FDA Proposes Extension of Compliance Dates for Nutrition Facts Label Final Rules
On September 29, 2017, the U.S. Food and Drug Administration (FDA) proposed an extension of the compliance dates for the final rules mandating changes to the nutrition facts label for packaged food and beverages sold in the United States. The extension would provide large food businesses (defined for these rules as grossing ten million dollars or more in annual sales) until January 1, 2020 to comply, while small businesses would have an additional year.
The rules, finalized in May 2016, do not solely consist of formatting changes, but also includes updates to serving sizes, daily values, and nutrient definitions. Despite the compliance deadlines appearing distant, the required changes are not superficial and may be time-consuming to implement. Registrar Corp urges food manufacturers to make proactive efforts now to update their product labeling and ensure compliance.
Why should I start making these changes now?
FDA proposed extending the deadlines due to covered parties’ concerns over complying in time with the initial deadline of July 2018. They cited “issues regarding (among other things) the need for upgrades to labeling software, the need to obtain nutrition information from suppliers, the number of products that would need new labels, and a limited time for reformulation of products.” (Source)
Also of potential concern are the mandated updates to daily values for certain nutrients, such as dietary fiber, which will require many food manufacturers to readjust certain percent daily values on their labels. In addition, manufacturers will need to account for the daily values of vitamin D and potassium, which will be newly required on a product’s food label.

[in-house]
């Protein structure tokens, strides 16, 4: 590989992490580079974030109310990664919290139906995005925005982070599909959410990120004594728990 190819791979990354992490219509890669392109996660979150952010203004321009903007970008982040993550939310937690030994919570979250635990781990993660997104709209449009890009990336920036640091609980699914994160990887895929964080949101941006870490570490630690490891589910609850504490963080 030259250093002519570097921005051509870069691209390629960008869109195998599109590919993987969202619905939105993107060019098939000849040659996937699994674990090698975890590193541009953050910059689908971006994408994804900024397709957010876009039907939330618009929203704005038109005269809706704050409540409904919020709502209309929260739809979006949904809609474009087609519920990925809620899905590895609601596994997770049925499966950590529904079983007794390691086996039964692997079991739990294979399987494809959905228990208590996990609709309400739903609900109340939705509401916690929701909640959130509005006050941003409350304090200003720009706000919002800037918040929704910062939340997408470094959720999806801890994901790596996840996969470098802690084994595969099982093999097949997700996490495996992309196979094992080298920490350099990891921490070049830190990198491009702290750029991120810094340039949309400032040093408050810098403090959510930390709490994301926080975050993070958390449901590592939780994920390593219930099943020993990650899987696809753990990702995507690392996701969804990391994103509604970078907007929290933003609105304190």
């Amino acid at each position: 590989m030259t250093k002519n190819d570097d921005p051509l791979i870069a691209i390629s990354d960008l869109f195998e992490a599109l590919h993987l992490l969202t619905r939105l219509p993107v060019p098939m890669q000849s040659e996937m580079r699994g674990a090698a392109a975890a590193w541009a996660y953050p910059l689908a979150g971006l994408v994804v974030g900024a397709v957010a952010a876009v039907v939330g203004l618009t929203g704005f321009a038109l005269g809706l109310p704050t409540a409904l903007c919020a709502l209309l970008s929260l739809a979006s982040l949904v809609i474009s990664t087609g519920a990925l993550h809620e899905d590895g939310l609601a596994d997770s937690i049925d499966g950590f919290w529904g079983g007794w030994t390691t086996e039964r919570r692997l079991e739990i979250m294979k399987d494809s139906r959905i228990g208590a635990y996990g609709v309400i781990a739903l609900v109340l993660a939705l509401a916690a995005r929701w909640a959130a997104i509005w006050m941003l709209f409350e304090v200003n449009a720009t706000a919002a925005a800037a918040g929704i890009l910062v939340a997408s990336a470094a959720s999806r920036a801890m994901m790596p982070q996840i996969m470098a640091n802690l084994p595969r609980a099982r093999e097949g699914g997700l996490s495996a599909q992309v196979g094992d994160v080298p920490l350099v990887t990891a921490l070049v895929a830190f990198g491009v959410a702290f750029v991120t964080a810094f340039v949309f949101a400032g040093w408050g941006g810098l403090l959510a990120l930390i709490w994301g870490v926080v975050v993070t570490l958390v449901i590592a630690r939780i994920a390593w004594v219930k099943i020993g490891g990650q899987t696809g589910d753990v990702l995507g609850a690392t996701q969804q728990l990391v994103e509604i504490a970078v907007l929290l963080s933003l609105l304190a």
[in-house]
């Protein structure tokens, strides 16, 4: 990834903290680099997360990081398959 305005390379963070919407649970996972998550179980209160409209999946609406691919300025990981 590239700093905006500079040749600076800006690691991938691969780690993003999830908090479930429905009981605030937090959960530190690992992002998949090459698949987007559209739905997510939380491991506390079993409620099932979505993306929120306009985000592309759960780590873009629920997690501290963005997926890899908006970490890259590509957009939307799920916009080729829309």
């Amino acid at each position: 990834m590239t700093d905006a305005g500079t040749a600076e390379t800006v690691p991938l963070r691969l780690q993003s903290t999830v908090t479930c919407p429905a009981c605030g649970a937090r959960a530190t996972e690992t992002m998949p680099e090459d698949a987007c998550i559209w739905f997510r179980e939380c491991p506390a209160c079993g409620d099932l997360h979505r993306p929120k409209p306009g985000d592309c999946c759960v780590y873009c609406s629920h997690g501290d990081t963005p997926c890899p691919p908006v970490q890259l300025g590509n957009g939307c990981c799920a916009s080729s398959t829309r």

Many manufacturers will need to conduct laboratory tests for vitamin D, potassium, and other nutrients in their products. As the deadlines approach, laboratories may see a high volume of food manufacturers requesting nutrient testing, leading to potential difficulties in scheduling tests as laboratories near capacity. The cost of tests may also increase from high demand, and delays in obtaining results may occur.
Additionally, the daily value updates affect the eligibility for some food manufacturers to make claims associated with the nutrients on their labels. Nutrient content claims that state products are “high in” these nutrients or health claims that state products containing these nutrients “may reduce the risk of” certain diseases require the product in question to contain a specific percentage of the nutrient’s daily value consumed in one serving. In order to continue making these claims, some manufacturers may need to reformulate a product to match the required content of a certain nutrient.
For example, the new rules increase the daily reference value (DRV) of fiber from 25 to 28 grams. FDA requires a product to contain 20% or more of the DRV per reference amount customarily consumed (RACC) in order to claim it is “high in fiber”. A product with 5 grams of fiber per 25-gram RACC (20%) may claim to be “high in fiber” now, but once the new DRV of 28 grams takes effect, it will only contain about 18%. The product may need to be reformulated with more fiber or the claim will need to be removed from the product labeling by the deadline.
Food labeling consists of several components. The earlier you begin, the more time you allot for the unexpected and improve the chance of avoiding a surplus of outdated labeling inventory. If you do not want to navigate the changes on your own, Registrar Corp’s Regulatory Specialists are well-versed in FDA’s new food labeling rules and can transition your product labels for you. In addition to a report explaining all our changes, you will receive a print-ready file of your revised label. For assistance, simply complete the form below or call us at +1-757-224-0177.